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GiOBoY wrote: Bingo... someone gets it. :lol:

Rather than set up your password database on a third-party server by default, it creates your database as a portable file, that is 256-AES encrypted, to store it however you want. You can carry it with you, along with the Keepass application, on a portable flash drive and have access to it all the time, or you can store it in a cloud service like Google Drive or Dropbox and access it from there.

You can also set it up so that it requires a key file as well as the key password to unlock the database. If the specified key file is not present on the system then the database cannot be opened. Store the file on a flash drive and not on any computer and this will make it so that your database can only be opened if you plug the flash drive in. This is analogous to 2 factor authentication!

There are also lots of plugins to add more capabilities, Android app, iPhone app, browser extensions, all kinds of stuff to make Keepass work for you.
The 3rd party plug-ins and apps were what sketched me out about Keepass. I might trust Keepass, but I have no idea what's going on behind these scenes with the plug-ins and apps created by randoms on the internet. Also, I was keeping in in google drive anyways, so it's out there.
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Aug 27, 2013
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Hey guys (or gals), to each his/her own. I know all the dis/advantages of KeePass vs LastPass and I've made a conscious choice to stick with LastPass. Yes I had set up KeePass to use a private key too. Thanks for educating the rest of the readers here.

I'll say, one thing in particular where KeePass is lacking, is credential sharing, where I can share my GCR/ebates credentials with everyone in the household and have my password changes auto-propagate to everyone. This is one of the usability-vs-security tradeoffs I'm making.

I'll leave it at that.
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So I'm just going to clarifies people's biased opinions and give you guys a security perspective biased opinion.

I'm currently a Information Security Analyst, working and in School in my field.
There are some trade offs for having usability and security all in one.

I will address the huge complaint that I have about Keepass that people do not know.

Keepass Password Safe v 1.31 has only been audited. Once. No other plugins, variants, or third-party clones have ever been audited or follow the testing standards to ensure the software is up to par as the KeePass Password Safe standards.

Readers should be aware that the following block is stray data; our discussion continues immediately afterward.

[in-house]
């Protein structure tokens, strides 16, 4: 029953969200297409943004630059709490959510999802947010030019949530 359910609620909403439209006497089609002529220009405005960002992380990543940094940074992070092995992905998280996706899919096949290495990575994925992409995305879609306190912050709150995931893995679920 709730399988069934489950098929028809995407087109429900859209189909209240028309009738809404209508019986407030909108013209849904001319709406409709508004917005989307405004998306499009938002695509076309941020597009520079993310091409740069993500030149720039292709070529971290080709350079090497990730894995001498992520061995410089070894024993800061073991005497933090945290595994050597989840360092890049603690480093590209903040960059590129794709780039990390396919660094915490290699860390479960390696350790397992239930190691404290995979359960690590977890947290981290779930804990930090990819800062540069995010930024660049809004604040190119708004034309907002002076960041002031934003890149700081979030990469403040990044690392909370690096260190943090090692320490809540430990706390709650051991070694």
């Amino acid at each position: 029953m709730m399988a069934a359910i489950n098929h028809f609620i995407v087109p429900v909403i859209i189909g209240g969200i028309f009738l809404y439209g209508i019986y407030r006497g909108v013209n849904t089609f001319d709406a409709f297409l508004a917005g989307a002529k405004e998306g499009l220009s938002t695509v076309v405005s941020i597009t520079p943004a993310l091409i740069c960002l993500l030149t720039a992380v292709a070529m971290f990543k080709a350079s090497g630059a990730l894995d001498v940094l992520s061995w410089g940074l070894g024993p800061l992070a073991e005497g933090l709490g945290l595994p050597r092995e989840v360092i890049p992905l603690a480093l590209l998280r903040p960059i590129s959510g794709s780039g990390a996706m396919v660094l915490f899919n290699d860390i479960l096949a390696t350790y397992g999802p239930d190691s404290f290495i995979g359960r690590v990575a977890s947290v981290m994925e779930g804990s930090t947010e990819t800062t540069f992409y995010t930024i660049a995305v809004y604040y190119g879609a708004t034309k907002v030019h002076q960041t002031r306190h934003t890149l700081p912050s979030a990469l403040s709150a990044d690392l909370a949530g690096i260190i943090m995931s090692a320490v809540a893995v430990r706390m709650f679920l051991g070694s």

Now that is out of the way, I will keep things short to make things easy (for me).

KeePass is wonderful for offline hermits who do not need their database on every new device or who are techsavvy to run their own syncing instances.
If you are willing to use the pure audited KeePass Password Safe, you will only have the ability to copy, or auto-type your info into logins.
Sacrificing security for usability, you can use third party plugins to enhance your experience which are made by one man teams on their spare time, usually taking donations to fund their time investment into an awesome project.
In the past, keepass has not been reliable to me but I think that had to do with the syncing software which would cause my vault to wipe.

KeePass is well built, has a large enough team to build and push patches for vulns a lot better than some password managers trying to cash grab the market.
The huge benefit is keeping the database offline, its one step to prevent an all out password reset on your accounts, but this point is negligible if you use a very strong master password with 2FA.

Lastpass, it has a big red target on it, its like Windows during the XP days where malware grew like rabbits, you will hear more about new vulnerabilities out of it than any other password safe product.
The biggest note here is that all vulnerabilities were found by Security Researchers, with many other security researchers and especially Google's zero day team throwing cycles (human work hours * money), they have chipped and toned LastPass to what it is today, that's including all official variants and plugins. Think about how that compares to sticky password, or your favorite password manager? Where no researcher bothers to check for vulns.
This is one big package of user-friendly conveniences, with a huge budget funded both by security conscious individuals (you) and enterprises who have deep pockets.
The huge demand to ensure they are always the best and secure password safe with large amounts of money can allow them to do yearly audits, and have the reaction to respond to vulnerabilities as fast as they can.
This type of service offers the ability to put your old mom onto as they only have to worry about remembering their master password.

Dashlane, OnePassword, KeePass, and LastPass are the best and most notable password managers out there.
I would recommend LastPass to anyone, I would recommend KeePass to those extra paranoid as long as its with the official client.